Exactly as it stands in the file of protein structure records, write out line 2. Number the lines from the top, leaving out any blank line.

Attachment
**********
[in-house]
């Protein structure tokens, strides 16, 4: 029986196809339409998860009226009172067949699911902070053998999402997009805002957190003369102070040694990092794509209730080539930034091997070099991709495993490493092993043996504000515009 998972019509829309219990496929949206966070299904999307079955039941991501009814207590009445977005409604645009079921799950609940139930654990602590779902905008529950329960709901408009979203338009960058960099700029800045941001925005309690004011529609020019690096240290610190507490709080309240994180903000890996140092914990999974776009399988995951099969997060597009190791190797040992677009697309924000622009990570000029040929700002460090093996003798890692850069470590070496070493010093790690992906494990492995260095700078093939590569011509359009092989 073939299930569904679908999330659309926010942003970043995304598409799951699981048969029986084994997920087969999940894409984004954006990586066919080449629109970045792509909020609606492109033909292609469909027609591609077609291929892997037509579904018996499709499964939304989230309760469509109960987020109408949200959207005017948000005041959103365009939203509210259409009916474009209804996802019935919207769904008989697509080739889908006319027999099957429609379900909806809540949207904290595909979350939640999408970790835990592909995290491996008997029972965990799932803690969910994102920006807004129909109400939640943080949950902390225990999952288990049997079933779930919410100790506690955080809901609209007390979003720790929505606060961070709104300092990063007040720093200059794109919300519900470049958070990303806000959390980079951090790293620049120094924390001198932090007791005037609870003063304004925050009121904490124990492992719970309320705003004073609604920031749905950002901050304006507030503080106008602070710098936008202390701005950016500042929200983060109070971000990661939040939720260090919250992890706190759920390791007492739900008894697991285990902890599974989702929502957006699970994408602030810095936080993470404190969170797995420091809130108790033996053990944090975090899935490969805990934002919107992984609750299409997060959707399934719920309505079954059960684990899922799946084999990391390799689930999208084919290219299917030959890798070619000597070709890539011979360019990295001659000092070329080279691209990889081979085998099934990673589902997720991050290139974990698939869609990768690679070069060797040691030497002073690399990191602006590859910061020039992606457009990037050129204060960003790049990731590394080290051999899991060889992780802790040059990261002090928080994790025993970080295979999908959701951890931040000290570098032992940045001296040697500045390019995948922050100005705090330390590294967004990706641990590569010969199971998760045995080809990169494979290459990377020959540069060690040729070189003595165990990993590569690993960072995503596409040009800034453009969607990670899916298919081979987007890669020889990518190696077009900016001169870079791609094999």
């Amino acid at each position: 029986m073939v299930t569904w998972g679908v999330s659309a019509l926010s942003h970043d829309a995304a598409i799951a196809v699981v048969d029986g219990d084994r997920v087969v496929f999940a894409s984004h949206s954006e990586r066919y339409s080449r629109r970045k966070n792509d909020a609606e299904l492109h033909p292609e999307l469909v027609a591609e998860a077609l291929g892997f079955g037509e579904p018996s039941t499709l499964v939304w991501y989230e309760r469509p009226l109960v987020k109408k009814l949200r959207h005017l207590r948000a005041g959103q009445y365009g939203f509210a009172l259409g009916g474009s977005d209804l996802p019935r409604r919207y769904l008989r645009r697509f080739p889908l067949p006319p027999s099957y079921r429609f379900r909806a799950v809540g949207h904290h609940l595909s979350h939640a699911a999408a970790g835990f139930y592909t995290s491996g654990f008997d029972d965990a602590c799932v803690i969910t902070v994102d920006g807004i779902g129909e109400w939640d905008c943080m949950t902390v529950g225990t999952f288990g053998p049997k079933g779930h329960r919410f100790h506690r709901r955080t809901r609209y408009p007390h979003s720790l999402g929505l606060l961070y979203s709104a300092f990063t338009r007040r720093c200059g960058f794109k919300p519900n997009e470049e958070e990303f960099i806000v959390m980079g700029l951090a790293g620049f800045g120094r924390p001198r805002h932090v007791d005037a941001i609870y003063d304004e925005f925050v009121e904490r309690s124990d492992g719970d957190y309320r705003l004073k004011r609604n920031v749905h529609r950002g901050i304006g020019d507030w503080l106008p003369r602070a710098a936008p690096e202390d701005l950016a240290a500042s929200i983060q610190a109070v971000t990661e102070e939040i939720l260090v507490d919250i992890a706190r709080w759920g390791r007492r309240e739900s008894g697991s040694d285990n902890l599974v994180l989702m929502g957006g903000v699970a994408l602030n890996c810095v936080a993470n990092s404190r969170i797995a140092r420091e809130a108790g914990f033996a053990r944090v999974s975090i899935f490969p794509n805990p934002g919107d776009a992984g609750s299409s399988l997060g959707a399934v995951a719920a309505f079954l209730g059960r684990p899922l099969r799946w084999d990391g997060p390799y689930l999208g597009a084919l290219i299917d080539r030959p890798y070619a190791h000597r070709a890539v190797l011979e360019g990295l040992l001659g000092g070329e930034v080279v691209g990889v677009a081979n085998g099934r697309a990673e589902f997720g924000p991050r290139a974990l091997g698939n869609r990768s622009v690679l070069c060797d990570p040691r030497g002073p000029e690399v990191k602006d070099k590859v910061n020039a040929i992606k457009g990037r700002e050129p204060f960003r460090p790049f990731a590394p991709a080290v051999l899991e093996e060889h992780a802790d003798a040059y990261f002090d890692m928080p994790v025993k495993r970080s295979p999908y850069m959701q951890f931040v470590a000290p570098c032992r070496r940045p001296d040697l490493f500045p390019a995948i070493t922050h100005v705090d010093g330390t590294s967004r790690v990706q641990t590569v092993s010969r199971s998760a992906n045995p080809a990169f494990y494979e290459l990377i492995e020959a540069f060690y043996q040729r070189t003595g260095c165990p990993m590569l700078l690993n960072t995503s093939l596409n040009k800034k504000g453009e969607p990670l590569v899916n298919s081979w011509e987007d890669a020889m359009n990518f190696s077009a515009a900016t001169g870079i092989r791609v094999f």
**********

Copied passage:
């Protein structure tokens, strides 16, 4: 029986196809339409998860009226009172067949699911902070053998999402997009805002957190003369102070040694990092794509209730080539930034091997070099991709495993490493092993043996504000515009 998972019509829309219990496929949206966070299904999307079955039941991501009814207590009445977005409604645009079921799950609940139930654990602590779902905008529950329960709901408009979203338009960058960099700029800045941001925005309690004011529609020019690096240290610190507490709080309240994180903000890996140092914990999974776009399988995951099969997060597009190791190797040992677009697309924000622009990570000029040929700002460090093996003798890692850069470590070496070493010093790690992906494990492995260095700078093939590569011509359009092989 073939299930569904679908999330659309926010942003970043995304598409799951699981048969029986084994997920087969999940894409984004954006990586066919080449629109970045792509909020609606492109033909292609469909027609591609077609291929892997037509579904018996499709499964939304989230309760469509109960987020109408949200959207005017948000005041959103365009939203509210259409009916474009209804996802019935919207769904008989697509080739889908006319027999099957429609379900909806809540949207904290595909979350939640999408970790835990592909995290491996008997029972965990799932803690969910994102920006807004129909109400939640943080949950902390225990999952288990049997079933779930919410100790506690955080809901609209007390979003720790929505606060961070709104300092990063007040720093200059794109919300519900470049958070990303806000959390980079951090790293620049120094924390001198932090007791005037609870003063304004925050009121904490124990492992719970309320705003004073609604920031749905950002901050304006507030503080106008602070710098936008202390701005950016500042929200983060109070971000990661939040939720260090919250992890706190759920390791007492739900008894697991285990902890599974989702929502957006699970994408602030810095936080993470404190969170797995420091809130108790033996053990944090975090899935490969805990934002919107992984609750299409997060959707399934719920309505079954059960684990899922799946084999990391390799689930999208084919290219299917030959890798070619000597070709890539011979360019990295001659000092070329080279691209990889081979085998099934990673589902997720991050290139974990698939869609990768690679070069060797040691030497002073690399990191602006590859910061020039992606457009990037050129204060960003790049990731590394080290051999899991060889992780802790040059990261002090928080994790025993970080295979999908959701951890931040000290570098032992940045001296040697500045390019995948922050100005705090330390590294967004990706641990590569010969199971998760045995080809990169494979290459990377020959540069060690040729070189003595165990990993590569690993960072995503596409040009800034453009969607990670899916298919081979987007890669020889990518190696077009900016001169870079791609094999």